By these we mean high heat, great cold, dampness, sudden changes and partial exposures of the body to either extreme, or electrical influences; these last being very little understood.

Sunstroke is a familiar accident in warm climates. Cold-stroke is less common, but I have known it to be almost as sudden as the opposite. Continued heat predisposes to disorders of the liver, stomach and bowels. Cold, with dampness, promotes affections of the lungs and other organs within the chest.

Catching cold : what is it ? For example; one comes in warm from exercise on a spring or autumn day, takes off his coat, and sits down near a window to "cool off." His skin is relaxed and moist with perspiration, whose evaporation, under the window-breeze, goes on rapidly. Suppose the breeze to blow on his back, between his shoulders. That part is cooled more than the rest of his body. Its blood-vessels and skin-pores contract under the cooling process, detaining the perspiration and driving the blood inward from the surface. Some of the waste matter which the skin would have thrown off by sweating, but for this chilling, is now kept in the blood.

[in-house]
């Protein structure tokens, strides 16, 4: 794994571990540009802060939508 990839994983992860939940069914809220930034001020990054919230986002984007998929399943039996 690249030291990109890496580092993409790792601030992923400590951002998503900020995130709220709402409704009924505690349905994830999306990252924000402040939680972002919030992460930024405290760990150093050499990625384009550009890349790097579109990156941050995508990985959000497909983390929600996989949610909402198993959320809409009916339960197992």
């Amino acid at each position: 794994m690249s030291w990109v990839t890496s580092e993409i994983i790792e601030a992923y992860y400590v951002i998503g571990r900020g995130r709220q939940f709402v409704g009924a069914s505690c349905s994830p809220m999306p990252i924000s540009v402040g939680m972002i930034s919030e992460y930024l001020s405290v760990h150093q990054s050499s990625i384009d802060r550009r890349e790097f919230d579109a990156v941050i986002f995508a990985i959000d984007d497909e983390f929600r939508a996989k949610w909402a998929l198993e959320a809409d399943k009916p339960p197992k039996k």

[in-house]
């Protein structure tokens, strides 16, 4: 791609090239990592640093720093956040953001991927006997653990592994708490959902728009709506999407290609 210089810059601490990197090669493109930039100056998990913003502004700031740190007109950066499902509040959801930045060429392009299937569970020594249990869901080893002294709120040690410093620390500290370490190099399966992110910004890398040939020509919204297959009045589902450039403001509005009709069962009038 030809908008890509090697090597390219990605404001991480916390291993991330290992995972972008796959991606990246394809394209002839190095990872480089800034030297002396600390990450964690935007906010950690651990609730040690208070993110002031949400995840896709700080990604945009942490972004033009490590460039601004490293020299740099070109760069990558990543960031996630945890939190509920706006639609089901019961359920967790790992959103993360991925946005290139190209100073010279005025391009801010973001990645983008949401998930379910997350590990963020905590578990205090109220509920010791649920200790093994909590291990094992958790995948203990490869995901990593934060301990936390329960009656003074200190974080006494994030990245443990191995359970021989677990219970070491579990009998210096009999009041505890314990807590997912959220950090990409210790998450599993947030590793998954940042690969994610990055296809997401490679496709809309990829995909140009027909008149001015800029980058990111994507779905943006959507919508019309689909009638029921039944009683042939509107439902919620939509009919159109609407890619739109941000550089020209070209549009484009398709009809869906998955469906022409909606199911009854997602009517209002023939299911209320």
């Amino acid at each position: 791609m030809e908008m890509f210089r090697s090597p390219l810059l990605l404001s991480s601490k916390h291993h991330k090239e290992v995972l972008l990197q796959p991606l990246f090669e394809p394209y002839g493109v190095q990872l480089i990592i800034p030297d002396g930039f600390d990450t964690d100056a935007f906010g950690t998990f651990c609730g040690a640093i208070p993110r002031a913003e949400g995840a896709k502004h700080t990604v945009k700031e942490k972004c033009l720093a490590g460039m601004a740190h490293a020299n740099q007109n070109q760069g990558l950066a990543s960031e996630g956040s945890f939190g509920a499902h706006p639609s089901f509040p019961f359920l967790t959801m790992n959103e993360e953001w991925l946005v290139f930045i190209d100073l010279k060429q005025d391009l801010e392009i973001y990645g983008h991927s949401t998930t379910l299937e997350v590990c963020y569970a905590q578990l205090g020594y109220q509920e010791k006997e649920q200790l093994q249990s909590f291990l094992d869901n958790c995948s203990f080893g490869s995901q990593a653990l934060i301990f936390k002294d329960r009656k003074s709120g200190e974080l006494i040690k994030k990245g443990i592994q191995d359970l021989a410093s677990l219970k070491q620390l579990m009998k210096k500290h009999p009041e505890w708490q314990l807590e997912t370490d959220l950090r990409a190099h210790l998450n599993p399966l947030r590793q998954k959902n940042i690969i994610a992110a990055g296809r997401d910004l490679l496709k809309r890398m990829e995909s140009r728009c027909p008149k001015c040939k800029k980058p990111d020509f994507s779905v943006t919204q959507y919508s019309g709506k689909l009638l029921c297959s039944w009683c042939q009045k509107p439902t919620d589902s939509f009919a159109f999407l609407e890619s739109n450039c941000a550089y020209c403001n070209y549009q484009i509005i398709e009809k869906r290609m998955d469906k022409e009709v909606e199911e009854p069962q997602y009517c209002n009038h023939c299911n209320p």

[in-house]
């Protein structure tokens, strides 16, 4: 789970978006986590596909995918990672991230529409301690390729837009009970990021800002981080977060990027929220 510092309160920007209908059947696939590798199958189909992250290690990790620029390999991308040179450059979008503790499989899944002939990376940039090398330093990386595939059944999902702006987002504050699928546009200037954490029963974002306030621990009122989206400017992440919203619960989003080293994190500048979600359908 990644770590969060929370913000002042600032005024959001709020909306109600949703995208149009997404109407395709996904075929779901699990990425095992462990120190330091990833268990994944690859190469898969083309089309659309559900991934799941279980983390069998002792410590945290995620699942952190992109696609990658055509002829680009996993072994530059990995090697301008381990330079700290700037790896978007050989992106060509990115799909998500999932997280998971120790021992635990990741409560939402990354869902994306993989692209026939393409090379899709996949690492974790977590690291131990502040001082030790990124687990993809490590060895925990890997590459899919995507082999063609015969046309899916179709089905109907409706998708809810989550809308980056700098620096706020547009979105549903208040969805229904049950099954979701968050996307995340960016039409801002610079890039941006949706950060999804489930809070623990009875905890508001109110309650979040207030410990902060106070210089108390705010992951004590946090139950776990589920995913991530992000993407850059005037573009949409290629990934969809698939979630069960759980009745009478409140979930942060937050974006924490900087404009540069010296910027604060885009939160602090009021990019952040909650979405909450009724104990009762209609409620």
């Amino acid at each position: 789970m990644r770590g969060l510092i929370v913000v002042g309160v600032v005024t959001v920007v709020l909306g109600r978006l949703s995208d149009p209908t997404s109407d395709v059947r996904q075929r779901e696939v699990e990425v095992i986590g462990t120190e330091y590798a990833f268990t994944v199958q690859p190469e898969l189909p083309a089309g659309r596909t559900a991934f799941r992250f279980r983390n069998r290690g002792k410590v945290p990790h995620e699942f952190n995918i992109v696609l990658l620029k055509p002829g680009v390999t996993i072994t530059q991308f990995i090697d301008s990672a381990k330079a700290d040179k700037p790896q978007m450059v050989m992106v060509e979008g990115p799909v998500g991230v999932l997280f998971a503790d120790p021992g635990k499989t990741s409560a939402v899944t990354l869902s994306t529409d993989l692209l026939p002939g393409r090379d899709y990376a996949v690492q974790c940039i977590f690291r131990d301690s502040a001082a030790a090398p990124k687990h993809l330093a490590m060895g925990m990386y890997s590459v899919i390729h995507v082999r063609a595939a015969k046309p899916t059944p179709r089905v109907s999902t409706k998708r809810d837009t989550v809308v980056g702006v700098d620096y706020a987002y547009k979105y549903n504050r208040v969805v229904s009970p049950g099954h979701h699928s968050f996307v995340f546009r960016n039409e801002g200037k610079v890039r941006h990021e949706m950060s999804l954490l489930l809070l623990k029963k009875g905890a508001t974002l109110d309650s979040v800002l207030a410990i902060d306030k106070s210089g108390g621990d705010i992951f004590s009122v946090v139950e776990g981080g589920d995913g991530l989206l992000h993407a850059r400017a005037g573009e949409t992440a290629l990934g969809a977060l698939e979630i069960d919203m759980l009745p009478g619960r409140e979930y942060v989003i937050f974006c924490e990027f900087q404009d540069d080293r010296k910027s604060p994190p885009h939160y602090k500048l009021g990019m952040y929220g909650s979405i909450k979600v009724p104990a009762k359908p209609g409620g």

The result may be made more serious than a mere cold. If there be a weak or susceptible part within the chest (bronchial tubes, lungs, pleura, or heart) it suffers from overloading with blood and waste material; and we have a bronchitis, a pneumonia, a pleurisy, or an inflammation of the heart. Among these, the first is the most frequent, and the last the least so ; but even it does sometimes happen, especially in a rheumatic person.